The Sykes-Picot Agreement of May 1916, was a secret agreement that was concluded by two British and French diplomats, Sir Mark Sykes and Georges Picot. The Sykes-Picot Agreement involved itself with the partition of the Ottoman Empire once World War One had ended.
The Sykes-Picot Agreement effectively handed over control of Syria, Lebanon and Turkish Cilicia to the French and Palestine, Jordan and areas around the Persian Gulf and Baghdad to the British. While neither France nor Britain actually ‘owned’ these territories, they were to effectively control them at a governmental and administrative level. Northern Syria and Mesopotamia were also considered to be an area of French influence while Arabia and the Jordan Valley were considered to be a sphere of influence of the British. Jerusalem was to be governed by an international administration.
This agreement did clash with the McMahon Agreement of 1915 and the statements made by T E Lawrence to the Arabs who had expected to be allowed to govern their own regions after helping the Allies fight the Turks during World War One.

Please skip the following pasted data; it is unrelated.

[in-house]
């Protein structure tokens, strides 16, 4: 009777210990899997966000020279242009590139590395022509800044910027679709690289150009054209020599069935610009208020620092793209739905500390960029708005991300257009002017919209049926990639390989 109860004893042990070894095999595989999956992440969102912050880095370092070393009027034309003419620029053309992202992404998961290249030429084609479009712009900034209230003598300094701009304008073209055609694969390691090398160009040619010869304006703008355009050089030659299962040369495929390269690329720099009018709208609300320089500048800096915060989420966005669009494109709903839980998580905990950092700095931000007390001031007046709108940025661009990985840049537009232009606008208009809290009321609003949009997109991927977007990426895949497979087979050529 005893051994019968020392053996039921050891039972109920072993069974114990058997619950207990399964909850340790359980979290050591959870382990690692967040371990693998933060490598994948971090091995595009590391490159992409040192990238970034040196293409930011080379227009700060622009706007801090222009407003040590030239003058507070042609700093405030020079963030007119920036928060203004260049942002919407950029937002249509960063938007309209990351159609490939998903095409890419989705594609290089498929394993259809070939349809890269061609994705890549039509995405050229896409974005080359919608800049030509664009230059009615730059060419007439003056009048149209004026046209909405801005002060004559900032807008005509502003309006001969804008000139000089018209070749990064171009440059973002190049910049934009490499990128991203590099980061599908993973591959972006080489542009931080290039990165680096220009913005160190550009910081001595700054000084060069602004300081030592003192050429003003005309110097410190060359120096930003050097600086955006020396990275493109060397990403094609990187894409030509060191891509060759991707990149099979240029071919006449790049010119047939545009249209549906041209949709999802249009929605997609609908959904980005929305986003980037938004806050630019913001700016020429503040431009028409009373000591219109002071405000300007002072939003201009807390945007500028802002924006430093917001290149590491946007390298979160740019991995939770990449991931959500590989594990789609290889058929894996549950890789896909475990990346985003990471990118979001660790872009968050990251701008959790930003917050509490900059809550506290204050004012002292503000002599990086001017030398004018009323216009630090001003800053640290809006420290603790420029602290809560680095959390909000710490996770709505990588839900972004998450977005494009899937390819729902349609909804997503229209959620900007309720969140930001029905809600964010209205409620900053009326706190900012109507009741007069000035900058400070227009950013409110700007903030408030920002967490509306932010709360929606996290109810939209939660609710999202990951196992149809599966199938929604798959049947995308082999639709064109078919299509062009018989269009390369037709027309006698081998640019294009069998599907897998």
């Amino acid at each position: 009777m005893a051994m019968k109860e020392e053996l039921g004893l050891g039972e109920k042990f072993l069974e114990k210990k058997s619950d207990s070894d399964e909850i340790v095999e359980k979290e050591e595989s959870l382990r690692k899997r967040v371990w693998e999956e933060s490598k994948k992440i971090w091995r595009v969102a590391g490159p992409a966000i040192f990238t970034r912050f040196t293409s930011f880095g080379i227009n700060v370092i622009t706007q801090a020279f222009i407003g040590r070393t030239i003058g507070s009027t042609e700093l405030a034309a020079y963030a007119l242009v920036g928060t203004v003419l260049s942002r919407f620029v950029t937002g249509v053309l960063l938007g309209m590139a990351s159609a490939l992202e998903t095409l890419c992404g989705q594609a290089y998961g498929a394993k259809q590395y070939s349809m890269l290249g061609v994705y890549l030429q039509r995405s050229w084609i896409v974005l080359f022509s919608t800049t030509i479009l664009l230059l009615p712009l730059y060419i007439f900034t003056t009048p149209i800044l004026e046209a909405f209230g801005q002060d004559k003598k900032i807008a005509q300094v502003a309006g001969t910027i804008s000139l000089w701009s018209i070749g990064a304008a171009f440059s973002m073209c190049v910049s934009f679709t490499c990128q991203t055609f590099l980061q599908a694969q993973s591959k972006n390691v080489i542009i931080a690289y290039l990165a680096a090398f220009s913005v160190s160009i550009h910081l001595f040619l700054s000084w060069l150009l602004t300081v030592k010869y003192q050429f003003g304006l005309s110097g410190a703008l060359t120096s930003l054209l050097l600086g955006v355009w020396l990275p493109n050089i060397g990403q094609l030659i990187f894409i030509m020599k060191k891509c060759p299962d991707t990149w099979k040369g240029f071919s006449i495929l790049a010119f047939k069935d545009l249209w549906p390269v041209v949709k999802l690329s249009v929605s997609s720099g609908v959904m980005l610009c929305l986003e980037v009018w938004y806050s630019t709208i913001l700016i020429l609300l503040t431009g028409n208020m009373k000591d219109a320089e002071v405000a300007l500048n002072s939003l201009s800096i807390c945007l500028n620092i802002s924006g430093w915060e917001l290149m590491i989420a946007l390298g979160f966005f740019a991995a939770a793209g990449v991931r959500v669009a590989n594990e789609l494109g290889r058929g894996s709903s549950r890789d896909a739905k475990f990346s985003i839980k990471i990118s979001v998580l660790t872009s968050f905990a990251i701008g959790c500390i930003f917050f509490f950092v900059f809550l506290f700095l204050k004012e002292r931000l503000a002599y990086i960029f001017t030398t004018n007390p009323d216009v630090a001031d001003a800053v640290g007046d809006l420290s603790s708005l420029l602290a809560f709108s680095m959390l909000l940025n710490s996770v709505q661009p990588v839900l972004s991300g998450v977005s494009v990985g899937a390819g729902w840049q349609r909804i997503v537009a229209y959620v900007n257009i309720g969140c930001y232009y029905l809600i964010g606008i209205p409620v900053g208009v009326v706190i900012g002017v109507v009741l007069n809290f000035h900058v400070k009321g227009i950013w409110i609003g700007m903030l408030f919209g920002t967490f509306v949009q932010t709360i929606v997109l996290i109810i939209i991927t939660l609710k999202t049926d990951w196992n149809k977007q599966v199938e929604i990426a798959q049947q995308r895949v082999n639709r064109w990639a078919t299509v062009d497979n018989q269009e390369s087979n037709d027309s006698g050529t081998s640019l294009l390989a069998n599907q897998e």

The agreement was never completely fulfilled by the peace settlements but it did lead to the Arab people not fully trusting the British or French governments at times in the future.
How did the Arab people find out about the Sykes-Picot Agreement?
After the Bolshevik Revolution in November 1917, the Communists, led by Vladimir Lenin, found a copy of the agreement in the Russian government’s archives. Russia, in the agreement, was to have influence in Turkish Armenia and northern Kurdistan – hence why the pre-communist government had a copy of the agreement. The Russian Communists released the contents of the agreement into the public domain – thus explaining why numerous Arab groups knew about it.
"The Sykes-Picot Agreement of 1916". HistoryLearningSite.co.uk. 2008. Web.